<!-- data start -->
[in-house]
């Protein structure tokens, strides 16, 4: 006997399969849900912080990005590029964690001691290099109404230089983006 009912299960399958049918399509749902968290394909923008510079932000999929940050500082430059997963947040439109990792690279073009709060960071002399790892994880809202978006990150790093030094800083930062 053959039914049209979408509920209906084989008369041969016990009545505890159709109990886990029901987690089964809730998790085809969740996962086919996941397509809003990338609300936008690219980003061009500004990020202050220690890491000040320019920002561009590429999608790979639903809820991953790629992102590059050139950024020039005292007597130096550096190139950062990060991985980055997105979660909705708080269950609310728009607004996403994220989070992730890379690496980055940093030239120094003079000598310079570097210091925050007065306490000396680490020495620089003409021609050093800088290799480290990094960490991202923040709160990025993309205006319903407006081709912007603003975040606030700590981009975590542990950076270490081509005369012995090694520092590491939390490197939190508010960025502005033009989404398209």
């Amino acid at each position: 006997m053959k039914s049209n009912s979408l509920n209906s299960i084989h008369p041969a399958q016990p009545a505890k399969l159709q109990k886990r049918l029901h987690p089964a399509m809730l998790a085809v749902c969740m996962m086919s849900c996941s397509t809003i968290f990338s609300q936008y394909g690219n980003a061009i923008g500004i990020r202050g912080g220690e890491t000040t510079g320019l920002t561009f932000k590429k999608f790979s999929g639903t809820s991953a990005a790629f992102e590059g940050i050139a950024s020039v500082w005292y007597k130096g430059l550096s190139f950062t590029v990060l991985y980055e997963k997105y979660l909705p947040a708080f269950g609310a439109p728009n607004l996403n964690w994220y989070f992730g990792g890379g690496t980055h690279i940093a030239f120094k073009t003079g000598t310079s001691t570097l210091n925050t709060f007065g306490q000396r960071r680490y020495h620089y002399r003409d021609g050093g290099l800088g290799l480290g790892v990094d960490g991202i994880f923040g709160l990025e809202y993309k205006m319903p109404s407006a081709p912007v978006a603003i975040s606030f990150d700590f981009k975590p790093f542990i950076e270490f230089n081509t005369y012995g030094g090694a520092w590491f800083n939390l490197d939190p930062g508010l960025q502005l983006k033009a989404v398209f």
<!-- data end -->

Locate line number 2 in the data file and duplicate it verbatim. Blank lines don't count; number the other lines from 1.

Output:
């Protein structure tokens, strides 16, 4: 006997399969849900912080990005590029964690001691290099109404230089983006 009912299960399958049918399509749902968290394909923008510079932000999929940050500082430059997963947040439109990792690279073009709060960071002399790892994880809202978006990150790093030094800083930062 053959039914049209979408509920209906084989008369041969016990009545505890159709109990886990029901987690089964809730998790085809969740996962086919996941397509809003990338609300936008690219980003061009500004990020202050220690890491000040320019920002561009590429999608790979639903809820991953790629992102590059050139950024020039005292007597130096550096190139950062990060991985980055997105979660909705708080269950609310728009607004996403994220989070992730890379690496980055940093030239120094003079000598310079570097210091925050007065306490000396680490020495620089003409021609050093800088290799480290990094960490991202923040709160990025993309205006319903407006081709912007603003975040606030700590981009975590542990950076270490081509005369012995090694520092590491939390490197939190508010960025502005033009989404398209």